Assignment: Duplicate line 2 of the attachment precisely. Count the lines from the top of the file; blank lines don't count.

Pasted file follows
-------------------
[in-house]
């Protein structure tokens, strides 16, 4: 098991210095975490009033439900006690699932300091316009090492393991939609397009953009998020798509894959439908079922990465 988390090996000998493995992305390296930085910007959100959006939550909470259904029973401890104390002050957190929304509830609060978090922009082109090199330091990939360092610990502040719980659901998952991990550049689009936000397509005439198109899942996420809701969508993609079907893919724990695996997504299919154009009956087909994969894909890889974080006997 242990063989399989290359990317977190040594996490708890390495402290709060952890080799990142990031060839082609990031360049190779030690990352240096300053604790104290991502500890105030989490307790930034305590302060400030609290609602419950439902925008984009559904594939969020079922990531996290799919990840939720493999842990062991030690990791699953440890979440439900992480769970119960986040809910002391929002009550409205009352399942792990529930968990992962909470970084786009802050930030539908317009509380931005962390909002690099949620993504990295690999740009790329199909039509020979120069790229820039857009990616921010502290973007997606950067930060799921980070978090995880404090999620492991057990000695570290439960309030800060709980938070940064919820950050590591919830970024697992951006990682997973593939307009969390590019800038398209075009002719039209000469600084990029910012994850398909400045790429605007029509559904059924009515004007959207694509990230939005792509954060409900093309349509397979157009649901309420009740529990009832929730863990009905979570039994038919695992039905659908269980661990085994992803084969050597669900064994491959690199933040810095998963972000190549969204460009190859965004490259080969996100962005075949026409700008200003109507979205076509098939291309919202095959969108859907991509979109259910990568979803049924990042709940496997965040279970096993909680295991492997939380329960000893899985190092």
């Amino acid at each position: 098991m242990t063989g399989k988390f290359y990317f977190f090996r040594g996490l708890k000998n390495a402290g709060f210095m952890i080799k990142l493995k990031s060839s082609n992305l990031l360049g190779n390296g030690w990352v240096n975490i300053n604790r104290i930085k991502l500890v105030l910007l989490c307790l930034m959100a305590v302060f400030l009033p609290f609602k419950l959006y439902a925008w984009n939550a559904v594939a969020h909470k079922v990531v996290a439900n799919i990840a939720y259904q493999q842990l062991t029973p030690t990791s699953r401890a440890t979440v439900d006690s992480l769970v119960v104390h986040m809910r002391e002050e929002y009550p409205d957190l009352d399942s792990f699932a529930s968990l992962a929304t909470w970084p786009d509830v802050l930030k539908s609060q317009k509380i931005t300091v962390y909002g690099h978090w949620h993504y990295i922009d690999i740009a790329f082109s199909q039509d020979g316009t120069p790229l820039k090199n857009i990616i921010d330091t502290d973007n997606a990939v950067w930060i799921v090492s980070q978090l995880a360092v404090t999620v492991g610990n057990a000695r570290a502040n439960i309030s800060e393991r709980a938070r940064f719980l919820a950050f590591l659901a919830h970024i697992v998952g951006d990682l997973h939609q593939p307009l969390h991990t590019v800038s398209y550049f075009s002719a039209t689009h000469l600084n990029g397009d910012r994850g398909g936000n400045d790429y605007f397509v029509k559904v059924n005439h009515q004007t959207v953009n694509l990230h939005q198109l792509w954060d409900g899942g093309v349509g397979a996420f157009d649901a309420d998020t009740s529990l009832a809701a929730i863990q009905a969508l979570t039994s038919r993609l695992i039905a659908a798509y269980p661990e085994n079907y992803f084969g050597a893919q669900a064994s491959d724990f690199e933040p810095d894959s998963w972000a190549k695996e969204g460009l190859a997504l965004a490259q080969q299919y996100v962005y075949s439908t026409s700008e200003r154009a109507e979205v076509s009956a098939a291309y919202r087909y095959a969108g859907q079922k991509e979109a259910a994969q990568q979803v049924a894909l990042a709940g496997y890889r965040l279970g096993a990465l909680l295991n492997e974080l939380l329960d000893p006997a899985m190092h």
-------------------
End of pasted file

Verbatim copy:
């Protein structure tokens, strides 16, 4: 098991210095975490009033439900006690699932300091316009090492393991939609397009953009998020798509894959439908079922990465 988390090996000998493995992305390296930085910007959100959006939550909470259904029973401890104390002050957190929304509830609060978090922009082109090199330091990939360092610990502040719980659901998952991990550049689009936000397509005439198109899942996420809701969508993609079907893919724990695996997504299919154009009956087909994969894909890889974080006997 242990063989399989290359990317977190040594996490708890390495402290709060952890080799990142990031060839082609990031360049190779030690990352240096300053604790104290991502500890105030989490307790930034305590302060400030609290609602419950439902925008984009559904594939969020079922990531996290799919990840939720493999842990062991030690990791699953440890979440439900992480769970119960986040809910002391929002009550409205009352399942792990529930968990992962909470970084786009802050930030539908317009509380931005962390909002690099949620993504990295690999740009790329199909039509020979120069790229820039857009990616921010502290973007997606950067930060799921980070978090995880404090999620492991057990000695570290439960309030800060709980938070940064919820950050590591919830970024697992951006990682997973593939307009969390590019800038398209075009002719039209000469600084990029910012994850398909400045790429605007029509559904059924009515004007959207694509990230939005792509954060409900093309349509397979157009649901309420009740529990009832929730863990009905979570039994038919695992039905659908269980661990085994992803084969050597669900064994491959690199933040810095998963972000190549969204460009190859965004490259080969996100962005075949026409700008200003109507979205076509098939291309919202095959969108859907991509979109259910990568979803049924990042709940496997965040279970096993909680295991492997939380329960000893899985190092």